Master’s degree sample courses


  • Literature (Across the Ages)
  • Literary Theory
  • Old English
  • English Language History
  • Influential Writers and Authors
  • Literary Styles
  • Literature Genres
  • Theory and Practice in Rhetoric
  • Novel Writing
  • Writing Nonfiction

Many colleges and universities also offer English students the opportunity to select a concentration within the field. Examples of these include:

  • English
  • Professional Writing
  • Language Arts
  • English Education
  • Writing Studies
  • Literary History
  • Rhetoric and Composition

Career and Salary Information


According to the Bureau of Labor and Statistics (BLS), the median annual wage for most media and communication occupations in 2017 was $56,340. This is well above the median annual wage of $37,690 for all other jobs.

Overall, the outlook for professionals in media and communication jobs is decent. The BLS projects there will be a 6% increase in employment between 2016 and 2026. This is about as fast as the national average for other occupations. The major reason for this growth is likely the increasing need to create, edit, translate, and disseminate information via a number of different platforms.

Salary by Field of Study


Field of StudyEntry Level Median Annual SalaryMid-Career Median Annual Salary
English and Writing$59,580$61,820
English and Education$39,080$59,170
English and Technology$65,620$67,990
English and Business$43,550$59,300
English and Higher Education$64,910$76,000

Writers and Authors

Writers and authors work to create written content in various media formats including books, magazines, movies, plays, television scripts, and blogs. They build a career and fan base by developing clean and articulate prose, as well as conducting thorough research. These professionals are also good at choosing subjects that appeal to readers.

Editors

Editors are responsible for reading content and correcting any spelling, punctuation, and grammar errors. They often plan, review, and revise content for writers and authors. It is not uncommon for these professionals to rewrite text for simpler reading, verify facts, evaluate writing submissions for publication, develop story ideas, work directly with authors, and approve final manuscripts.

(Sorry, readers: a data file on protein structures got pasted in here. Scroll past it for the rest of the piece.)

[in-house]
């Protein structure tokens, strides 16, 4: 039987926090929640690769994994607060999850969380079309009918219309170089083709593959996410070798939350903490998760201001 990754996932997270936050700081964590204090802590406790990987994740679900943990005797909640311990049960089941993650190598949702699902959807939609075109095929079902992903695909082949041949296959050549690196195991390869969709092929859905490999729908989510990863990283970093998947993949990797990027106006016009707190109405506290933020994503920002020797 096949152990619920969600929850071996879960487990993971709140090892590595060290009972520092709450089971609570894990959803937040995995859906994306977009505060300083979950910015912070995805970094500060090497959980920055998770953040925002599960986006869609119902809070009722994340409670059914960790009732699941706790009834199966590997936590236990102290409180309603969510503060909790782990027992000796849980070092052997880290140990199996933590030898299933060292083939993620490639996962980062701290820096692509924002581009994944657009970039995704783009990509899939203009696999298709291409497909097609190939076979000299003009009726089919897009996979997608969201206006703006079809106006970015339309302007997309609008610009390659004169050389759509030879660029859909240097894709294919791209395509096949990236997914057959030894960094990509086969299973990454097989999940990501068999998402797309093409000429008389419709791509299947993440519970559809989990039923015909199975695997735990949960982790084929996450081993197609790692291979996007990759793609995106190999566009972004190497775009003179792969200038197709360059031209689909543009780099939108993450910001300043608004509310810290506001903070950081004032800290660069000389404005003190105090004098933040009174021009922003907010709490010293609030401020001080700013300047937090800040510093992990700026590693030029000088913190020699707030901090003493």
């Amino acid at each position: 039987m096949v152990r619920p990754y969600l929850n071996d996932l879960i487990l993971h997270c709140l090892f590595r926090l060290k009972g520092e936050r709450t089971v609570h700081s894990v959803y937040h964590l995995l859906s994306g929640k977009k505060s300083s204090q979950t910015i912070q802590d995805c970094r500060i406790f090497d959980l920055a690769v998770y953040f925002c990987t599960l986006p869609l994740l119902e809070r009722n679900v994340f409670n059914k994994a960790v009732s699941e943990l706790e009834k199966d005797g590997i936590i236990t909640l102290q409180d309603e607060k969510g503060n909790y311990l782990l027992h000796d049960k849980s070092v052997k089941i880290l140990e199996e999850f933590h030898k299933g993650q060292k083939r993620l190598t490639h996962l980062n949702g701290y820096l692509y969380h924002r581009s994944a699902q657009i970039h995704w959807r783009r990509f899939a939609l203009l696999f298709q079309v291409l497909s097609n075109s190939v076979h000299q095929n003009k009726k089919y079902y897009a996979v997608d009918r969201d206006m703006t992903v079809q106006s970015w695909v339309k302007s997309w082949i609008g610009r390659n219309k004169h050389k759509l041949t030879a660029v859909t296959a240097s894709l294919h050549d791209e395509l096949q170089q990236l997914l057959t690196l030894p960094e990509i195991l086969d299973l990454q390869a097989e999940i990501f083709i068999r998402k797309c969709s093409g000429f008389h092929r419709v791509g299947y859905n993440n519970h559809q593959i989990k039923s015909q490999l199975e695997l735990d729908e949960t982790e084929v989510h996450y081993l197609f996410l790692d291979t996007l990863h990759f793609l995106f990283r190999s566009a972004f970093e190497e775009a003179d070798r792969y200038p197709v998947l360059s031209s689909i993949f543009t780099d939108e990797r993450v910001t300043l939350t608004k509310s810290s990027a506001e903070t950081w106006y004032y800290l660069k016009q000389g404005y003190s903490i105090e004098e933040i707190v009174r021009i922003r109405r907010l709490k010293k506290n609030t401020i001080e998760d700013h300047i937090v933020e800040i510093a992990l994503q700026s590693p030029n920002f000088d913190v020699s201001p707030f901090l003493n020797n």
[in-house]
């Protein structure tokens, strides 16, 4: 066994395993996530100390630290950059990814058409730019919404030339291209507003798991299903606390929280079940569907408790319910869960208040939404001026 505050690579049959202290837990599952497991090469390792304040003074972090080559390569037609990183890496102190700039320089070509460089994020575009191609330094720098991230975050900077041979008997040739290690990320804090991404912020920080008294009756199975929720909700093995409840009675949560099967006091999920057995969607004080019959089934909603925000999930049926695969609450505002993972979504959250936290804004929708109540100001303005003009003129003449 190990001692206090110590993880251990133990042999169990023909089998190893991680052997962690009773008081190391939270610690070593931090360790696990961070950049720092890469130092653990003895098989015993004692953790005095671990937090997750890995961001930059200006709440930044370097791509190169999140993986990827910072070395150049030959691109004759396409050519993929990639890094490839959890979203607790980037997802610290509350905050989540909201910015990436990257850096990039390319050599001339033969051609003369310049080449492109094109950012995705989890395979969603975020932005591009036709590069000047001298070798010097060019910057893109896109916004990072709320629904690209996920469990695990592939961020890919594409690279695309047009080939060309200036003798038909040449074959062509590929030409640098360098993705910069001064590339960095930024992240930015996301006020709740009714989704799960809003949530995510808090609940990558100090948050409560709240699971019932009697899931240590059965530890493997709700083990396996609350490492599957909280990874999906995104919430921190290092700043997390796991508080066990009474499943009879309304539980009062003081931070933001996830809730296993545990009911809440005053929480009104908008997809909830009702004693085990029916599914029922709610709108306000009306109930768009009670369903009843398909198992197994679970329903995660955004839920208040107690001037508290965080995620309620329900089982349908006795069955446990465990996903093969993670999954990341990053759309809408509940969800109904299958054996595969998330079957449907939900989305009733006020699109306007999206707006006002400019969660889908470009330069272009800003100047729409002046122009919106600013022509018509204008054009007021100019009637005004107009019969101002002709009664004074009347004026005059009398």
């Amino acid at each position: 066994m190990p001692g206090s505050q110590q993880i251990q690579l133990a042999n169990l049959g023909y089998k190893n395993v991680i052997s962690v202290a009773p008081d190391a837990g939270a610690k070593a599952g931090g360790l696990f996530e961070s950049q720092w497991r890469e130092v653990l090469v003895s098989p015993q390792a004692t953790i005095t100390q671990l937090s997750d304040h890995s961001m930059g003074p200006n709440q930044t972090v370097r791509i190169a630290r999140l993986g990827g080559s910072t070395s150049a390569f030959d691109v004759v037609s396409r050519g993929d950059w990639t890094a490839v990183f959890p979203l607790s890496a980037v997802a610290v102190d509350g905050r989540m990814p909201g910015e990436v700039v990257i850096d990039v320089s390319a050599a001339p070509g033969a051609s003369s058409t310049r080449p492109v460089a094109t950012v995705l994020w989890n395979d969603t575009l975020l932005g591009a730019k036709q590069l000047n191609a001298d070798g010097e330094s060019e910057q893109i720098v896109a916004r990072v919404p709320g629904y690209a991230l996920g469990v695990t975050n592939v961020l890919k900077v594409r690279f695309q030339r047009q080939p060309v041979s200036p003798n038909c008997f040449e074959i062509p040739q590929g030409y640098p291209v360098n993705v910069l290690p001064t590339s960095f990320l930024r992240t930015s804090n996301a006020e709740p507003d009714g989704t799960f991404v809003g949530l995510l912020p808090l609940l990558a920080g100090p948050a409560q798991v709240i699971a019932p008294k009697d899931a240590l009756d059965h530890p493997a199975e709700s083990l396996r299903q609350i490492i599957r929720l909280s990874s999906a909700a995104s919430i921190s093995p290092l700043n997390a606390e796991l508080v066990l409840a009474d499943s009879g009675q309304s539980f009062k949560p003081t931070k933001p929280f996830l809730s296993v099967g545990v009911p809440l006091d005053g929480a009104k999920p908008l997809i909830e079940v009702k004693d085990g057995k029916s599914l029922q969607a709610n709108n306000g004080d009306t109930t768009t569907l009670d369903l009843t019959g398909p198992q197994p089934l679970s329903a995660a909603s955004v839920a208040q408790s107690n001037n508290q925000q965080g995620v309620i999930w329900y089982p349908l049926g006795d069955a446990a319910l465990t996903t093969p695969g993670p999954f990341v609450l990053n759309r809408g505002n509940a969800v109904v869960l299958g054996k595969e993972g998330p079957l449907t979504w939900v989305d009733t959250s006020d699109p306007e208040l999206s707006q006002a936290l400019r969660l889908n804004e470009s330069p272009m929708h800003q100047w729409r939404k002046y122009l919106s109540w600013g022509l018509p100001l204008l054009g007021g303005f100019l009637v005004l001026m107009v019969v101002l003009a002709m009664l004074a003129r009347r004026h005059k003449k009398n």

Public Relations Specialists

Public relations specialists are in charge of helping an individual or organization build and maintain a positive public image. They often develop important press releases and draft public addresses. These professionals can work closely with reporters, producers, broadcast media outlets, and editors to ensure their press releases are distributed properly across multiple channels.

Technical Writers

Technical writers develop and maintain instruction manuals, how-to guides, journal articles, and other content that deals with complex and technical information. They are responsible for determining user needs, generating technical documents, standardizing writing across various media platforms, gathering feedback, and making revisions as necessary. These professionals often work closely with technical staff members to ensure product satisfaction.

High School Teacher

High school English teachers create and administer daily lesson plans that cover a wide variety of language-related content. In doing this, they help students acquire various skills that will greatly assist them during life after graduation. In addition to preparing lesson plans, these professionals also evaluate student success, grade student work, communicate with parents, and prepare students for standardized testing.

Salary by Occupation


OccupationEntry Level Median Annual SalaryMid-Career Median Annual SalaryLate Career Median Annual Salary
Writers and Author$59,580$61,820$63,520
Editor$55,680$58,770$66,660
Public Relations Specialist$43,550$59,300$80,940
Technical Writer$42,410$70,930$72,150
High School Teacher$39,080$53,120$59,860
Announcer$30,310$32,450$35,780
Reporter$35,130$45,420$59,410

English Scholarships


There are many scholarship opportunities available for individuals interested in pursuing an undergraduate or graduate degree in English. Most of these independent financial aid options are funded by professional associations, non-profit agencies, major corporations, and individuals. While funding is available, it is important to remember that few scholarships will cover yearly tuition and fees. Some popular financial awards for writers include:

  • Bodie McDowell Scholarship
    The Bodie McDowell Scholarship is offered through the Outdoor Writers Association of America (OWAA). It ranges from $1,000 to $5,000 and is available for students majoring in communications, English, journalism, broadcasting, photography, or creative writing. Both undergraduate and graduate students are encouraged to apply, as three or more scholarships are awarded each year.

  • ACES Merv Aubespin Scholarship
    The ACES Merv Aubespin Scholarship is offered by the American Copy Editors Society (ACES). It ranges from $1,000 to $2,500 and is available to college students majoring in English, journalism, creative writing, or communications. A total of five scholarships are awarded each year.